Tuesday, June 27, 2017

Episode 82: Rave Review: Lexicon

Play Now!

Recordings can be persuasive, sometimes in ways that give us goosebumps. Persuasive, sure…. But what if what we hear or see can work on our brains far more effectively than we know?

In this Episode 82: Rave Review: Lexicon, I share a bit of speculation in that direction from Max Barry's excellent book, Lexicon. This sub-category of episode, the Rave Review, was something, as I explain in the episode, that I was going to revisit regularly when I couldn't think of anything else to do. Which, weirdly, almost never happened. From now on, I promise, I'm going to share reviews of more entertaining media which all hold advertising as a key element driving the plot.

I read a bit of detail from a Smithsonian article about recovering antique sound recording; and from Barry's book. From the Smithsonian piece, I play a bit of recovered audio.

Musically, I play Wurlitztraction's "Talk Riddles, Listen In Dreams," and Podington Bear's "Firefly." Bernie Sanders and KMFDM open the show, and I close with Mistle Thrush.


  1. I second your recommendation! Lexicon is a pulpy thriller that shares some of the premise of Snow Crash in a far less satirical setting. I really enjoyed that book.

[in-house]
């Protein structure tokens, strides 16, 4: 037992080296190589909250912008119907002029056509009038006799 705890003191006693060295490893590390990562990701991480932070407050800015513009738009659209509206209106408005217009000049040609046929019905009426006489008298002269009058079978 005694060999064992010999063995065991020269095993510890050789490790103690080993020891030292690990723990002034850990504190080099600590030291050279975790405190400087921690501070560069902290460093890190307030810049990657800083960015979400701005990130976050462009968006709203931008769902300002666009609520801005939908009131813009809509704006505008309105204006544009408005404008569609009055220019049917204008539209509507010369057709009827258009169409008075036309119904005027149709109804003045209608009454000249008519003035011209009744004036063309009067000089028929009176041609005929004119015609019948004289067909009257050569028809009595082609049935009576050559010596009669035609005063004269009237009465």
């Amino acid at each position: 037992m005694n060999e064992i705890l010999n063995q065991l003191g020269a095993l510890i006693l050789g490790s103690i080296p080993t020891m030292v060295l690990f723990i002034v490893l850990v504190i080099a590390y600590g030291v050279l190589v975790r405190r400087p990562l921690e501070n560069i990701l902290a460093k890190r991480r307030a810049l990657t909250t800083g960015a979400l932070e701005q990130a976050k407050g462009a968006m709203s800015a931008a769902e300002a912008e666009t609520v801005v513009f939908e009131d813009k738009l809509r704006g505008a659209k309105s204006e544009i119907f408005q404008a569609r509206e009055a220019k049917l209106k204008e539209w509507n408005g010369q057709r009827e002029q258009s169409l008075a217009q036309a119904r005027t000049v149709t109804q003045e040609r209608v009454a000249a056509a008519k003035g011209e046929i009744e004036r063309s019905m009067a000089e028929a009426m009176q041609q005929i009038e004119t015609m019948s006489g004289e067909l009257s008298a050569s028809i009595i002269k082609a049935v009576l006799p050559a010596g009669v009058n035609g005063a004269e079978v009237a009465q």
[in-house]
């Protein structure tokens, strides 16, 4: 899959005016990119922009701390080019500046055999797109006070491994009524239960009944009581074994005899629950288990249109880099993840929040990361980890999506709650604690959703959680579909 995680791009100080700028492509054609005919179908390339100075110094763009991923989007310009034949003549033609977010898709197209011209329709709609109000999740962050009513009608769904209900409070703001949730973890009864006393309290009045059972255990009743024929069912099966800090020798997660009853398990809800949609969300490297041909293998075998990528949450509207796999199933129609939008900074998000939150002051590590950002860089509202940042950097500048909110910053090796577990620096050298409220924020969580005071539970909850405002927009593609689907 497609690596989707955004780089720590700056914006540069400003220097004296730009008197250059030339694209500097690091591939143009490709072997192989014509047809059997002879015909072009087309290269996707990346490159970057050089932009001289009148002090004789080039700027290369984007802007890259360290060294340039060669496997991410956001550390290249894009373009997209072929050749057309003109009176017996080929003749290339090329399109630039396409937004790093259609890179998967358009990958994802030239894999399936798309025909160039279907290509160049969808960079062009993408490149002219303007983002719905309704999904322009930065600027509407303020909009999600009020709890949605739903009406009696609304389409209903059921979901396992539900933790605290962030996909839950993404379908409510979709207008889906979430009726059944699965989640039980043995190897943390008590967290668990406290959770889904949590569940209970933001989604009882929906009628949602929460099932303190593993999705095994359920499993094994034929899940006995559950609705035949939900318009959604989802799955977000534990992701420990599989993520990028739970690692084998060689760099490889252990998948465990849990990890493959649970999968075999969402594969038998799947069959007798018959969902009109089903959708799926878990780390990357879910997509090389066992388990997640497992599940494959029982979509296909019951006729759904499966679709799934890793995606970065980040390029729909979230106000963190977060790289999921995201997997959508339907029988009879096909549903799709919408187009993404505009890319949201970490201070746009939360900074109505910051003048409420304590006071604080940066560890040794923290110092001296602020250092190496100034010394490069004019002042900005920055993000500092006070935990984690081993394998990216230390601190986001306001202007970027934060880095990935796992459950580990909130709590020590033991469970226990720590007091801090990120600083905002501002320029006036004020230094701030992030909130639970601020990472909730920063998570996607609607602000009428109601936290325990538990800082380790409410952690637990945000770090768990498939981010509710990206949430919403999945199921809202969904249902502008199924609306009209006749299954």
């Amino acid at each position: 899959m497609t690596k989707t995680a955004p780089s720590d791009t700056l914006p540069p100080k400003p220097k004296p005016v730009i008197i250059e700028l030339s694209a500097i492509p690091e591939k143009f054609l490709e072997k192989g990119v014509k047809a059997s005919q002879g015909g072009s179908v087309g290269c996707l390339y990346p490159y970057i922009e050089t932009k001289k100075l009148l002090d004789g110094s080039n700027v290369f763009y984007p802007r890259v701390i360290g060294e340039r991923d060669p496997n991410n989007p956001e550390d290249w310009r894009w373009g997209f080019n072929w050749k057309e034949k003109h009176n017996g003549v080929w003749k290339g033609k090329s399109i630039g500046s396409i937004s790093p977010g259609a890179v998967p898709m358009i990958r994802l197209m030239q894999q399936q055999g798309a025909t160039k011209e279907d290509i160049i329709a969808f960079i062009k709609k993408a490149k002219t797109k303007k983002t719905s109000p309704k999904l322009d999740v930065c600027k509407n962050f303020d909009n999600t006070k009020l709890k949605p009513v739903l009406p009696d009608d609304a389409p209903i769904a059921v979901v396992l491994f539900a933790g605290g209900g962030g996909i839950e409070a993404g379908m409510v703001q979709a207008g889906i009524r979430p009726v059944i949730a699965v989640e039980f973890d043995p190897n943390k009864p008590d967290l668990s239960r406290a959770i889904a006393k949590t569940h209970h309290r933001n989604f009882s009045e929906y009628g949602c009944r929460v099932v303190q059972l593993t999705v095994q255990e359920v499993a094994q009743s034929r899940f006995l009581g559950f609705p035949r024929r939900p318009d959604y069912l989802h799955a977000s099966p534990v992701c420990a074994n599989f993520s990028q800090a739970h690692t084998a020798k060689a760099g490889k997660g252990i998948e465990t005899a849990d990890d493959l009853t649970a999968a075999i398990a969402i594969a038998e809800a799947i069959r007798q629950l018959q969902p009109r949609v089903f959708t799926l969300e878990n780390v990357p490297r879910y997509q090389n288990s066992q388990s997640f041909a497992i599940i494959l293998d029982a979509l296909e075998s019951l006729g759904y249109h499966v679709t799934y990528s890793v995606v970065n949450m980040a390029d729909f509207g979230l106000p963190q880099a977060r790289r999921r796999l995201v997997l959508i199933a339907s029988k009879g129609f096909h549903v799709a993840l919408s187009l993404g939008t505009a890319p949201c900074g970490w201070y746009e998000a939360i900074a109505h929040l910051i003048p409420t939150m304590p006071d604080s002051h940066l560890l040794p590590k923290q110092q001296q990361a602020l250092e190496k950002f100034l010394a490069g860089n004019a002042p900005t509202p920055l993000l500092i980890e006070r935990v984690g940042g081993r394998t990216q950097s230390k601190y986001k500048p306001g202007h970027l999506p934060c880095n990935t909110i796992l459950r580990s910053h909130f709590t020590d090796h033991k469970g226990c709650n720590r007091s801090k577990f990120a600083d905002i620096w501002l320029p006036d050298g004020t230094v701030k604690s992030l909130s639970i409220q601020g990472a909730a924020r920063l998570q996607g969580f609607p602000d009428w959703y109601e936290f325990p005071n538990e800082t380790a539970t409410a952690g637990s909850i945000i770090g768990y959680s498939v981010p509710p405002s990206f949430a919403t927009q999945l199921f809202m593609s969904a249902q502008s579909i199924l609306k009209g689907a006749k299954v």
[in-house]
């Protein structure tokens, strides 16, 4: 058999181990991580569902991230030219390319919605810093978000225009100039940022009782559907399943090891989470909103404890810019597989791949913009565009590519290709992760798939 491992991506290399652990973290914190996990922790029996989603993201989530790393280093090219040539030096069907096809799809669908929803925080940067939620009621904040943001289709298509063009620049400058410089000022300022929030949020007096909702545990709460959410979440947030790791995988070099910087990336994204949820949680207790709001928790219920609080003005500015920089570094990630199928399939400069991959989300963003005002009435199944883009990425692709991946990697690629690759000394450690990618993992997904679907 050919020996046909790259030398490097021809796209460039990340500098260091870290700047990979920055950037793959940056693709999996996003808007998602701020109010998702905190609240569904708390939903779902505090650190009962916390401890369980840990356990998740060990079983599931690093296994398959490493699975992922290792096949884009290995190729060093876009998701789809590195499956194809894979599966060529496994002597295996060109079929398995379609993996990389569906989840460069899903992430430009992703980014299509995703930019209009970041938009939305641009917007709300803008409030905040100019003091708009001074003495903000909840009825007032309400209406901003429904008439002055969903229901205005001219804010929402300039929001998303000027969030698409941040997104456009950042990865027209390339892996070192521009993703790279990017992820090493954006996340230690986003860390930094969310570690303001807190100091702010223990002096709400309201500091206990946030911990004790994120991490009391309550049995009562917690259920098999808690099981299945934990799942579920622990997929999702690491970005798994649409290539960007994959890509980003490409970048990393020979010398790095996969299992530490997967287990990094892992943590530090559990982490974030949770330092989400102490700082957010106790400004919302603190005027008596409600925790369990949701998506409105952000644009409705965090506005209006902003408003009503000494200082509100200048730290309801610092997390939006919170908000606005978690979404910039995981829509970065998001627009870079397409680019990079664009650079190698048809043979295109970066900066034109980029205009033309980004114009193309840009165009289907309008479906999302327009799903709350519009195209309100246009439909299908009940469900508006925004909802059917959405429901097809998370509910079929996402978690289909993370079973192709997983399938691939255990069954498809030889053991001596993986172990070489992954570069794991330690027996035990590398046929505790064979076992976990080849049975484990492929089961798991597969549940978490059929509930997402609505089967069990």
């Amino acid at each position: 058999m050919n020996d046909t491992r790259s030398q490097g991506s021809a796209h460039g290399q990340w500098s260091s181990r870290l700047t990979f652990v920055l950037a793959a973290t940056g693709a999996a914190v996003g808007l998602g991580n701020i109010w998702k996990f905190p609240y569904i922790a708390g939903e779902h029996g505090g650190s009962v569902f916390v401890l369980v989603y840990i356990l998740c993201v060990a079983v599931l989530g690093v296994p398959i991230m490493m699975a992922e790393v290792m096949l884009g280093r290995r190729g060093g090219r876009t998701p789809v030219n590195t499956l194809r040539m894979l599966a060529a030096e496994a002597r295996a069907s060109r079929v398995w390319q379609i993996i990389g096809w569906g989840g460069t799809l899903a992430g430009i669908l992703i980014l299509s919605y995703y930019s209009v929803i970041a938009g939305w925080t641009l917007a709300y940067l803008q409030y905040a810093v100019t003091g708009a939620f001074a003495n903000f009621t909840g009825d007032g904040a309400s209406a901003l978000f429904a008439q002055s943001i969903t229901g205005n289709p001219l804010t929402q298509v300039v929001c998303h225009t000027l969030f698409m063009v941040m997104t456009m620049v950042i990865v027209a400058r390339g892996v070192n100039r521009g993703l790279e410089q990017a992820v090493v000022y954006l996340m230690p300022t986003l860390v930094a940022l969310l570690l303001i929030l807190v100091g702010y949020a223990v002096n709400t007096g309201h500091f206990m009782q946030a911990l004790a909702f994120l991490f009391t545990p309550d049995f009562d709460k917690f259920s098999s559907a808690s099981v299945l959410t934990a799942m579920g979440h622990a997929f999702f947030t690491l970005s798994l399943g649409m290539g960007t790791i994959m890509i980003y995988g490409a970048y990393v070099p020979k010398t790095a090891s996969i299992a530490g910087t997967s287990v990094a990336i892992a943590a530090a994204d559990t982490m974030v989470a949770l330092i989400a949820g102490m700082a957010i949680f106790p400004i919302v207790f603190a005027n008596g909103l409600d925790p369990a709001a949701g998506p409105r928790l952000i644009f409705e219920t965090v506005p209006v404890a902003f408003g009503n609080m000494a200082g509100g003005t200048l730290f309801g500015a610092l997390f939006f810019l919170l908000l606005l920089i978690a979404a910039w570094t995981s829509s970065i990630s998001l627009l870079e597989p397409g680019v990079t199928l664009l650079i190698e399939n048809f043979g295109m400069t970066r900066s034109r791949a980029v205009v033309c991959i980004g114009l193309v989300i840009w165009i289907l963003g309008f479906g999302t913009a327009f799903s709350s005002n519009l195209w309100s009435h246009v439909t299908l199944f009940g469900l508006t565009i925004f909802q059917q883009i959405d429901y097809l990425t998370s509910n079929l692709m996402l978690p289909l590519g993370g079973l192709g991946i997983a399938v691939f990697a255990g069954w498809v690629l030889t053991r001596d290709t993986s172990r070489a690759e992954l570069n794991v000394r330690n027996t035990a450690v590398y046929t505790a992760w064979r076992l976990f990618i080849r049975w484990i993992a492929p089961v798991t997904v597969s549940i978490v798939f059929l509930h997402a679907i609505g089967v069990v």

(And boy oh boy do the bits that you excerpted seem even more prescient today than they did in 2014!)

    If you (or anyone reading these comments) is interested in other speculative fiction where the speculative element hits on similar themes, I'd consider the short story To Market, To Market: The Rebranding of Billy Bailey by Cory Doctorow. Or the novel Feed by M.T. Anderson.

    1. Hey, L33t!

      Exactly right on Snow Crash. I was constantly thinking of it as I read Lexicon, mostly realizing that Barry did a better job with the topic. With all the weirdness Stephenson creates—what with the collapse of government, the Garbage Patch, smart wheels, and the Autonomous Nation biker with a sidecar nuke—it's easy to forget that the title for the book was the effect of the ancient language.

      As to prescience, wait until I get to that section in the 'cast. You've probably stumbled upon the founder of the company to which I'm going to refer already, but still. Scary.

      And I will definitely put those books on my list. (I've only read one by Doctorow, For The Win, elements of which eerily resembled another Stephenson book, Reamde. Those two have to stop hanging out together.)



    2. Just finished Feed. Great recommendation! I'll throw that one in the future RR pile!


  2. Definitely enjoyed this episode! I was going to raise the comparison to Snow Crash, too, but l33tminion beat me to it.
    I seriously think the book excerpt here, along with some of your other highlights, would make a good portion of a portfolio if you ever wanted to seek voice acting work. I enjoyed the emotions and the snarky tone you infused into the main character while he was also panting from walking fast.
    And the satire segment at the end here was also one of your better satires. I got a real chuckle out of the idea that the farther you pull the string back, the more episodes your doll recites!! :-)

    1. Oh, someday I'd love to actually _read_ this book, but like so many of us these days, I don't have time to sit down and read hundreds of pages of physical paper. The best I can do is listen to it as an audiobook while doing something else, like driving, or the dishes. Do you know if this novel has an audiobook out?